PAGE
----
SACRAMENTO (CBS13) – State public health officials say COVID-19 cases may peak next month.
Ahead of the surge, the governor wants to bring in additional medical workers to help alleviate the strain.
Hospitals are already packed with patients and experts say the peak is yet to come.
"The concern is we will have more patients than we have beds and staff to take care of," said Dr. Aimee Sisson, the Yolo County public health officer.
Emergency departments are now seeing an influx of people. Mostly, hospitals say people are seeking COVID-19 tests or have mild symptoms of the virus.
At UC Davis Health, its emergency doors are flooded.
"What makes it hard is the waiting times," said Dr. Sarah Medeiros, UC Davis Health. "So, sometimes we have people in the waiting room for hours and we have to triage people based on who is the sickest."
The message from healthcare workers is unless it's a serious case of COVID-19, don't come.
Dr. Medeiros also says people have a good chance of catching the virus if they're waiting for hours in the emergency department.
Tuesday's data shows hospitalizations are rising while the availability of ICU beds is declining. The state saw a nearly seven percent increase of patients while there is 1,601 ICU beds available.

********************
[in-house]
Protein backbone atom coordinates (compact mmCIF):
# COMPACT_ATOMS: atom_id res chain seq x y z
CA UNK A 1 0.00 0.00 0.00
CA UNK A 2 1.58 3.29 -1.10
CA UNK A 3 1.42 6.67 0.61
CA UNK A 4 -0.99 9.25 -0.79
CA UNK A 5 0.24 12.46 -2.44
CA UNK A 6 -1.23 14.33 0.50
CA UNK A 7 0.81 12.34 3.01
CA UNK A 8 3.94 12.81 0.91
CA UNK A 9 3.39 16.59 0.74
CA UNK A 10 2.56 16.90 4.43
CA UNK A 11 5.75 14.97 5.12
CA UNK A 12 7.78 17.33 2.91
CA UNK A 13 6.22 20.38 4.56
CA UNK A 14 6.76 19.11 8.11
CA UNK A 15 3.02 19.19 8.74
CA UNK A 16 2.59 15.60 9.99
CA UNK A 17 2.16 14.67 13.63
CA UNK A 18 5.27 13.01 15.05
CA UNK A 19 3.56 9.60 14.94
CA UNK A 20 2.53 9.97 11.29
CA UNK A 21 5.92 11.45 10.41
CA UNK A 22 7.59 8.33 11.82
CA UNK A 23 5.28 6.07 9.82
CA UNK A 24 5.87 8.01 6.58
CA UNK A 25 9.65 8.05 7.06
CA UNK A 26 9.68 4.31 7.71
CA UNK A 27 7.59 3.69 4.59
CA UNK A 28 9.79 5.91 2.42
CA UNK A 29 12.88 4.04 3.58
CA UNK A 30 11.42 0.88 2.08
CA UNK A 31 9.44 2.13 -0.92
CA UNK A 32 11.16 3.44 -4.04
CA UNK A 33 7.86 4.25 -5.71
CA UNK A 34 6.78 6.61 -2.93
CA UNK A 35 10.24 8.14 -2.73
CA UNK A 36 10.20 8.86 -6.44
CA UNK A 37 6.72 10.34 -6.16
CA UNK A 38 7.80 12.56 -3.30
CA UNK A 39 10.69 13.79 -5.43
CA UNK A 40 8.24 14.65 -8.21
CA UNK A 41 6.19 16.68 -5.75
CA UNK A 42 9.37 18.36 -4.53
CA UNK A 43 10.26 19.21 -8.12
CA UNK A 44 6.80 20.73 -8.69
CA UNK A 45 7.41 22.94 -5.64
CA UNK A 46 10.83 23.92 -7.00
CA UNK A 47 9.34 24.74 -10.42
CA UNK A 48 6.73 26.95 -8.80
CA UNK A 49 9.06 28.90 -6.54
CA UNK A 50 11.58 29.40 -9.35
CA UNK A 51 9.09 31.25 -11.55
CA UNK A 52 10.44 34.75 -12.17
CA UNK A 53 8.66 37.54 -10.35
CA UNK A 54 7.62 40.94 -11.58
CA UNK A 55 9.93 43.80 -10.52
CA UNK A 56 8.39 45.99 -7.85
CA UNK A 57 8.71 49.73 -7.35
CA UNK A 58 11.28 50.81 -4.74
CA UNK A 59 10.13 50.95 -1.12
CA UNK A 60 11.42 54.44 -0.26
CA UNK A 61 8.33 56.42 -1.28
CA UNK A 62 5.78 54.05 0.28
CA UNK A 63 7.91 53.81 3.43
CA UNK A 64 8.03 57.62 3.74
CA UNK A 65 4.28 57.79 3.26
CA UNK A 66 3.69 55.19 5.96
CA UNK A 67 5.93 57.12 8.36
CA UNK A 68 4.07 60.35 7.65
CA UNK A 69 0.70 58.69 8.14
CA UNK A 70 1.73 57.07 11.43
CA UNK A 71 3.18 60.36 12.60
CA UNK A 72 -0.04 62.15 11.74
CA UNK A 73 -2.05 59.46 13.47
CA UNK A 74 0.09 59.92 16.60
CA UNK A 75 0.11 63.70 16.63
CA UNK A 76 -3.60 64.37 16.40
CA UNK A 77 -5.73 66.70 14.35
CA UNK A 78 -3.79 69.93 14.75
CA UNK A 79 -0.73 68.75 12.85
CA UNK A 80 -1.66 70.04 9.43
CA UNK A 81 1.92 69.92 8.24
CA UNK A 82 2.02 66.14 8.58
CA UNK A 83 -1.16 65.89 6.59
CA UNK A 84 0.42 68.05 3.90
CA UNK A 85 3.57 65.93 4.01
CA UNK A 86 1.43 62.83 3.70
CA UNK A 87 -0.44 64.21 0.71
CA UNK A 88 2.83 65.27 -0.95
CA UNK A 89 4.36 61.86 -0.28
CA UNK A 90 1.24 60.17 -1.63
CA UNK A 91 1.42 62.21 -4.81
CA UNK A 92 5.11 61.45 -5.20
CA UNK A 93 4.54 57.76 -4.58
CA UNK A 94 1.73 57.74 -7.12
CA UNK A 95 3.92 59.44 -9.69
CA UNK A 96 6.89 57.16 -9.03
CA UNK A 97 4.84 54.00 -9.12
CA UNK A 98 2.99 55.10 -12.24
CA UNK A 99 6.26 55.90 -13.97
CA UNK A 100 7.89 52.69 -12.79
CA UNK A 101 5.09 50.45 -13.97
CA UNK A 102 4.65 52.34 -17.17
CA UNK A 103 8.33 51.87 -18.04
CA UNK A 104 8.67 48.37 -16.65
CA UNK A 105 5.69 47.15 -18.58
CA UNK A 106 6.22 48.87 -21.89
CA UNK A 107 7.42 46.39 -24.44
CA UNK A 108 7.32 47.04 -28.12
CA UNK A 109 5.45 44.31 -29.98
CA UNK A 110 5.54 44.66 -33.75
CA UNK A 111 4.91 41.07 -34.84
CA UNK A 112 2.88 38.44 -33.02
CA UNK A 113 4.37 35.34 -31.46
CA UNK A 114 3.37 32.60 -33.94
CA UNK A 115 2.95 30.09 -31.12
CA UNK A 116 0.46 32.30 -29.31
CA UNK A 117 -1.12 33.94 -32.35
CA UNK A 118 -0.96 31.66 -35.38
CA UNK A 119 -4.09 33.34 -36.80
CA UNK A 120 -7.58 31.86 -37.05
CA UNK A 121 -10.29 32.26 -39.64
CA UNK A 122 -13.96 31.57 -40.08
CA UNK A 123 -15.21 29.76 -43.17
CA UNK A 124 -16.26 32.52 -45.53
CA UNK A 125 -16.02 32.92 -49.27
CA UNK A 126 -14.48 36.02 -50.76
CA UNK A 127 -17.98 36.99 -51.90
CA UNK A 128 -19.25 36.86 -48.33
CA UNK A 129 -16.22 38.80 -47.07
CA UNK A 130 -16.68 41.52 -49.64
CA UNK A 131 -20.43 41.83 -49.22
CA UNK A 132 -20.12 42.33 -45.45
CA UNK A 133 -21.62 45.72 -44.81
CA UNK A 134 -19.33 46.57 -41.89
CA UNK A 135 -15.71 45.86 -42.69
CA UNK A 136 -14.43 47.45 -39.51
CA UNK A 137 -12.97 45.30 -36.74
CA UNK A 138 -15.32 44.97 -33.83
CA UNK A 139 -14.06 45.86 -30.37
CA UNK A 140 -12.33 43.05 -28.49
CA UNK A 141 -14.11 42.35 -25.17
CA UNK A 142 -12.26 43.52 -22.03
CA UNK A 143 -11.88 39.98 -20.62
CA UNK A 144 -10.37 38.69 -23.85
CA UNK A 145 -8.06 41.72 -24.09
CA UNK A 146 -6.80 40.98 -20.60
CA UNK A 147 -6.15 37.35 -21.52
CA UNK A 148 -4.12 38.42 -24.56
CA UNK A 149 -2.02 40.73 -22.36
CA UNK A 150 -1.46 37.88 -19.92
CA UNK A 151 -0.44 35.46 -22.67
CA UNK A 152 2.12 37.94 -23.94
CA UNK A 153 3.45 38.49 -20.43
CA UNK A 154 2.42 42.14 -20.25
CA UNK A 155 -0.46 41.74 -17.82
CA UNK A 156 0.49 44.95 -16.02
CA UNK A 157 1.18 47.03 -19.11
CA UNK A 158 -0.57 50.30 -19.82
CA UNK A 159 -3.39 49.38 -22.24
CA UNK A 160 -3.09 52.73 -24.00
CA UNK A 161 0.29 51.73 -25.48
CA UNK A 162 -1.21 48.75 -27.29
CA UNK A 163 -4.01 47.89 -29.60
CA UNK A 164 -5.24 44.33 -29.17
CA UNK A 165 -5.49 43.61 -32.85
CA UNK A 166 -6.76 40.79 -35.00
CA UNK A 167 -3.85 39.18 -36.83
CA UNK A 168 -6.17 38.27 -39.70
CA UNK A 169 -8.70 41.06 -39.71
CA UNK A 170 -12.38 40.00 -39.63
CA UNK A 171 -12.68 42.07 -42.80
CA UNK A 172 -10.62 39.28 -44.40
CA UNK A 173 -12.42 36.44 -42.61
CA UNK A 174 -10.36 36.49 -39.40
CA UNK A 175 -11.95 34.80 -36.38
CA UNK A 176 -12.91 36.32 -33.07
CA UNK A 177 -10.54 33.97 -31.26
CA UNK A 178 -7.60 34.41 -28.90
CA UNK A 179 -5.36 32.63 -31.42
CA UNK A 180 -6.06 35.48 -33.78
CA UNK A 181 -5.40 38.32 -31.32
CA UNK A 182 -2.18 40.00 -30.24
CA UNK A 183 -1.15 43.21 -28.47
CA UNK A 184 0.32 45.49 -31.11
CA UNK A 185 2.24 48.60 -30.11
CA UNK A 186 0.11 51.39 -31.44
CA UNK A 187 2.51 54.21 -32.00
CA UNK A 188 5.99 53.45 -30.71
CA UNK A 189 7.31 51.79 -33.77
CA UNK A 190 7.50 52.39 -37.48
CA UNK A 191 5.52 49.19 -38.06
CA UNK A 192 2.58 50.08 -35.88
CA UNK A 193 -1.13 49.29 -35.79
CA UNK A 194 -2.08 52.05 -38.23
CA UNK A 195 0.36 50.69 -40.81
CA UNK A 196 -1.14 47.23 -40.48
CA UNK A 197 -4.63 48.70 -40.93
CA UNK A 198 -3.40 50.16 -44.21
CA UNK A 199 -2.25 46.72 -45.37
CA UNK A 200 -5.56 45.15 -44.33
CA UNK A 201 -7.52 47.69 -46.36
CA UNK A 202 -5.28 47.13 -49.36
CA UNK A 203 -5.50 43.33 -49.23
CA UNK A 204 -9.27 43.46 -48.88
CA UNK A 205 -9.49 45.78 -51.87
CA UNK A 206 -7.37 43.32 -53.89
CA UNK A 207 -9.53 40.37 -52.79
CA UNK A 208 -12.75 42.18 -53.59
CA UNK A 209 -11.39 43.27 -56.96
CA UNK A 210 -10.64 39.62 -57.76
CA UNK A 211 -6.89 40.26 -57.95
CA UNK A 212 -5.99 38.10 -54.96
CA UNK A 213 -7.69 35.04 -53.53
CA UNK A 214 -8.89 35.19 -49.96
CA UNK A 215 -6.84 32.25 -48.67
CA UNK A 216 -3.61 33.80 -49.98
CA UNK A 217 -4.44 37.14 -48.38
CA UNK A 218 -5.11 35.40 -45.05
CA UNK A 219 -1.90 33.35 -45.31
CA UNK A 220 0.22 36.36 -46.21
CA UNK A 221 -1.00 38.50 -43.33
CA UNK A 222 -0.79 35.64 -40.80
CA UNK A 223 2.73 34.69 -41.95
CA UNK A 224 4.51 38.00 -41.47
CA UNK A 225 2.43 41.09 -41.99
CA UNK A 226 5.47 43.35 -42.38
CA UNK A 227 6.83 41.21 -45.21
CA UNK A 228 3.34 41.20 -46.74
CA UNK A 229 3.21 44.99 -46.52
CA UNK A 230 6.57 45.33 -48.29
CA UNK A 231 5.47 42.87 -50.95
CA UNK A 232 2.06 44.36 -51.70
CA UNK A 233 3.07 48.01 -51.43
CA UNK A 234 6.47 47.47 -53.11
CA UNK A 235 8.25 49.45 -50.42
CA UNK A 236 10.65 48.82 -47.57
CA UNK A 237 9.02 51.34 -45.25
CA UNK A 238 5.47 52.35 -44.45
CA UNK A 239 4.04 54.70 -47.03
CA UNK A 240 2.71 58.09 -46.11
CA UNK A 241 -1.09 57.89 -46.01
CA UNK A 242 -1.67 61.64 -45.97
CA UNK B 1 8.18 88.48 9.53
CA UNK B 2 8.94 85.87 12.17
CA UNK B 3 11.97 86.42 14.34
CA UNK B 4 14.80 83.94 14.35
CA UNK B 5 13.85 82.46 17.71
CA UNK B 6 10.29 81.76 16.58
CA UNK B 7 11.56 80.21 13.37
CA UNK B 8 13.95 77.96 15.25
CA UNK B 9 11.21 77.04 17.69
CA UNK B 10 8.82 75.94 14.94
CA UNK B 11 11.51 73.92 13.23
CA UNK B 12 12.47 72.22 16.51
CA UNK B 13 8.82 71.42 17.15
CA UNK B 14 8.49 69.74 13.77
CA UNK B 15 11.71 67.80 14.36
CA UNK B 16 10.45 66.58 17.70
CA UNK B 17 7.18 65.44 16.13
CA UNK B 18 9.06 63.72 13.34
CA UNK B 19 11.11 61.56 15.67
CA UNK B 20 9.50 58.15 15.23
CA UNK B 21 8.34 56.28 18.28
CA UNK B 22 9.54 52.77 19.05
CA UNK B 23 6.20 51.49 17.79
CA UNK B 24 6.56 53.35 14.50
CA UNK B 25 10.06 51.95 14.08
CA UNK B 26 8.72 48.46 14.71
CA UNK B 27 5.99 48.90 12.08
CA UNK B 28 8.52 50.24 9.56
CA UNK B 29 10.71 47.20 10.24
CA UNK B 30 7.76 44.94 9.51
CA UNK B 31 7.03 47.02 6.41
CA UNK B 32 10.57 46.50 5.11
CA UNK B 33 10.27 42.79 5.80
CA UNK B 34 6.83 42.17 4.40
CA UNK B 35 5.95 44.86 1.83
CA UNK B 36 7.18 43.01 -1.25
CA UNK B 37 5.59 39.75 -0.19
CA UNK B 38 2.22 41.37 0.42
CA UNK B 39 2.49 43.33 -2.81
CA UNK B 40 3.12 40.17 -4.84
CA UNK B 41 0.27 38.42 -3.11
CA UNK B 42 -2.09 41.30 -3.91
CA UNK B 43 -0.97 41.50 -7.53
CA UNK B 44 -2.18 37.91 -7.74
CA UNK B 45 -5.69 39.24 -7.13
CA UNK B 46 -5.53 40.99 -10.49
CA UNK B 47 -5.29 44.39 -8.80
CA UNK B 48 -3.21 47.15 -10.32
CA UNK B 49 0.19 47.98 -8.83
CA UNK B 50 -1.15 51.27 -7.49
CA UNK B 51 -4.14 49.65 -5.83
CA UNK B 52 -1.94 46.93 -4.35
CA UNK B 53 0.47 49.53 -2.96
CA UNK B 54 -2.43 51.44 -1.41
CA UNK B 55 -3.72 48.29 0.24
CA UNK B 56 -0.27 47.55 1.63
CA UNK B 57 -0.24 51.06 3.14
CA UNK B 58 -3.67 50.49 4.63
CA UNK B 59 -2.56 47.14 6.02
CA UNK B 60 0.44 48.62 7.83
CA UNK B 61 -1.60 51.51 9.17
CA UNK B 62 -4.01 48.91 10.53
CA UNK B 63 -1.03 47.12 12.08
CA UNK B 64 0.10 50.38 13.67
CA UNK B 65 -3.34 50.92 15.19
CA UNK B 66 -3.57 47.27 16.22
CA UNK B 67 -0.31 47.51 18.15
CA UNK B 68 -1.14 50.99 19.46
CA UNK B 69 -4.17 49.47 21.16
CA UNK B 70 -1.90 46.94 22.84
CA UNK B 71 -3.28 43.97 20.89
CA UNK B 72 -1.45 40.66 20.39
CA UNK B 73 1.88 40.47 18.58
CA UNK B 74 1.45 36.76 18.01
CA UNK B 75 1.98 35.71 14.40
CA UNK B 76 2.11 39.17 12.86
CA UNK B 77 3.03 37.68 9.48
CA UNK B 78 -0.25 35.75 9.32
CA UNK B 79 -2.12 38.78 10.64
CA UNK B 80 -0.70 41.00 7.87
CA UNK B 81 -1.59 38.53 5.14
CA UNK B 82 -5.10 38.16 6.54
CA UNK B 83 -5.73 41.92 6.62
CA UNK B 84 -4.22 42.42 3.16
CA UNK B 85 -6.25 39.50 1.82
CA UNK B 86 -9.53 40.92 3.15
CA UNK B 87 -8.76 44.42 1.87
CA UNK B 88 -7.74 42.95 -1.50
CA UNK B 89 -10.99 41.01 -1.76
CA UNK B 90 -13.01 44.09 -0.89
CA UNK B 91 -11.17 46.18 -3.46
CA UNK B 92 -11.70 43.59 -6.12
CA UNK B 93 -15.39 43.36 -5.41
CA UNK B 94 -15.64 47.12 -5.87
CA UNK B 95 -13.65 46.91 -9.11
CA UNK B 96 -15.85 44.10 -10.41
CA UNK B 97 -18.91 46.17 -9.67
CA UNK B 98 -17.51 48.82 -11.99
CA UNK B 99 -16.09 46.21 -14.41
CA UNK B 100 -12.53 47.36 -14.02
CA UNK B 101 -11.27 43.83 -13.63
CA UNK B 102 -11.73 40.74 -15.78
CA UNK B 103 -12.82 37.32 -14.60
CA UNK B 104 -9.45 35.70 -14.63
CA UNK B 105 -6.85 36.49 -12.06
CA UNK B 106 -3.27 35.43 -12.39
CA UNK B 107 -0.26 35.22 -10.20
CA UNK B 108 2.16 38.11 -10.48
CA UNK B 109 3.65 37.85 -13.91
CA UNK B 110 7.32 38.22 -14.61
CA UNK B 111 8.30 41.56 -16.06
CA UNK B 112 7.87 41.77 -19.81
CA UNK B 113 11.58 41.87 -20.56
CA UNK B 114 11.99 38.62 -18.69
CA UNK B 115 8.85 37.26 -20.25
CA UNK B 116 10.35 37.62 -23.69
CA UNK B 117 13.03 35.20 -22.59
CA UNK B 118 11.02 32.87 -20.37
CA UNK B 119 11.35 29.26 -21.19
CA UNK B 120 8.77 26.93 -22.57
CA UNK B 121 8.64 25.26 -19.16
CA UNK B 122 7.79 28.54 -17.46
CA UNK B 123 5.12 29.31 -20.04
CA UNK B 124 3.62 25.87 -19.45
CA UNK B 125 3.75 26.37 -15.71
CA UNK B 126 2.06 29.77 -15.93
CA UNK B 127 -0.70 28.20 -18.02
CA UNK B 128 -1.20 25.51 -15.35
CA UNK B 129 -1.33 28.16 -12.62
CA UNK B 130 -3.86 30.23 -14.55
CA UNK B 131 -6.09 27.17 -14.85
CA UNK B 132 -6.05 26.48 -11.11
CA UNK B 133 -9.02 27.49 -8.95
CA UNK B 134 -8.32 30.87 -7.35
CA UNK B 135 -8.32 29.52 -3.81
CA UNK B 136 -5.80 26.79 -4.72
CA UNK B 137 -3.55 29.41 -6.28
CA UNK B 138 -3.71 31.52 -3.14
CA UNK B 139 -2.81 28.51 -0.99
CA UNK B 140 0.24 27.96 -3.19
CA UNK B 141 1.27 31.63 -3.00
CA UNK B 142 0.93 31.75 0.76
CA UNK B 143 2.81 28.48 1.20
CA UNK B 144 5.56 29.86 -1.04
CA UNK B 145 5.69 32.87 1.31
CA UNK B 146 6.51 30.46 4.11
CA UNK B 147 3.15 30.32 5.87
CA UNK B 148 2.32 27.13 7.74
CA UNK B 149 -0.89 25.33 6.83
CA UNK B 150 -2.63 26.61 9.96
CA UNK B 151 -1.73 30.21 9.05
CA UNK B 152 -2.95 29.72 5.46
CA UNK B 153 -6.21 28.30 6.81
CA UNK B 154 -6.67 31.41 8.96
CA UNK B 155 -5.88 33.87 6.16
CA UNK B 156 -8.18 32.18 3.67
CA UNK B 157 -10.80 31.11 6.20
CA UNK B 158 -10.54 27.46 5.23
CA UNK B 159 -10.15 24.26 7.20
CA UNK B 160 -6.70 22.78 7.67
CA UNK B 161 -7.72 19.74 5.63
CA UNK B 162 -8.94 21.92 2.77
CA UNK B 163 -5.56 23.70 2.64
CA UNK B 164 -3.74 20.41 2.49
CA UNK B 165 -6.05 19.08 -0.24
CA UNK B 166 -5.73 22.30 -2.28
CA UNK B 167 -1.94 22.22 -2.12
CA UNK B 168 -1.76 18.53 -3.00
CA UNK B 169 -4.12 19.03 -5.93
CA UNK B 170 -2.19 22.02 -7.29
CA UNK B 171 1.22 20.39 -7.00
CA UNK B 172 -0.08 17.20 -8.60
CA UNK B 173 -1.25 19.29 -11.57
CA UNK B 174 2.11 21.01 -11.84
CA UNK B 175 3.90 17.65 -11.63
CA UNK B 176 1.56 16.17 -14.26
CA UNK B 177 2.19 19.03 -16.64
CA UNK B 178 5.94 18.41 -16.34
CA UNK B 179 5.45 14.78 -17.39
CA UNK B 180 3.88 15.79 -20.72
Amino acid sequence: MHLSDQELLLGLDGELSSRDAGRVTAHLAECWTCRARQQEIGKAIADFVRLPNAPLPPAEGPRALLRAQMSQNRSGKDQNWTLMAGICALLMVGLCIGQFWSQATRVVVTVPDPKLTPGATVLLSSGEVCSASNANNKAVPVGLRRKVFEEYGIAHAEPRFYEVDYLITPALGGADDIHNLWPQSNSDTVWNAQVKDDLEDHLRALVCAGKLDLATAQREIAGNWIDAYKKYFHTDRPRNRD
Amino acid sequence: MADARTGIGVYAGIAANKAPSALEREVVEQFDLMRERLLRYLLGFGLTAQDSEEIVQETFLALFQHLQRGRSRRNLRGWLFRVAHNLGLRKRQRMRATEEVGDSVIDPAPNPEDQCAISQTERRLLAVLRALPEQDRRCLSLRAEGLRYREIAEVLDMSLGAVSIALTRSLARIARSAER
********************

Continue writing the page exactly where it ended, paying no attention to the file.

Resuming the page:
Gov. Gavin Newsom recently said, "It's going to put tremendous strain on our hospital system."
He's planning to bring in reinforcement by hiring more medical workers, but from where? The Governor's Office told CBS13 it plans to contract traveling medical professionals but didn't say how many.
The dire reality: there may be no cavalry to call. Unlike in 2020, states could send staff to regional surges but that may not be the case this time around with critical staff shortages being felt everywhere.
"I described this as essentially as a sports team and there is no second string sitting on the bench waiting to come in," said Dr. Sisson.
As an option, the state is allowing asymptomatic healthcare workers to go to work under certain conditions.
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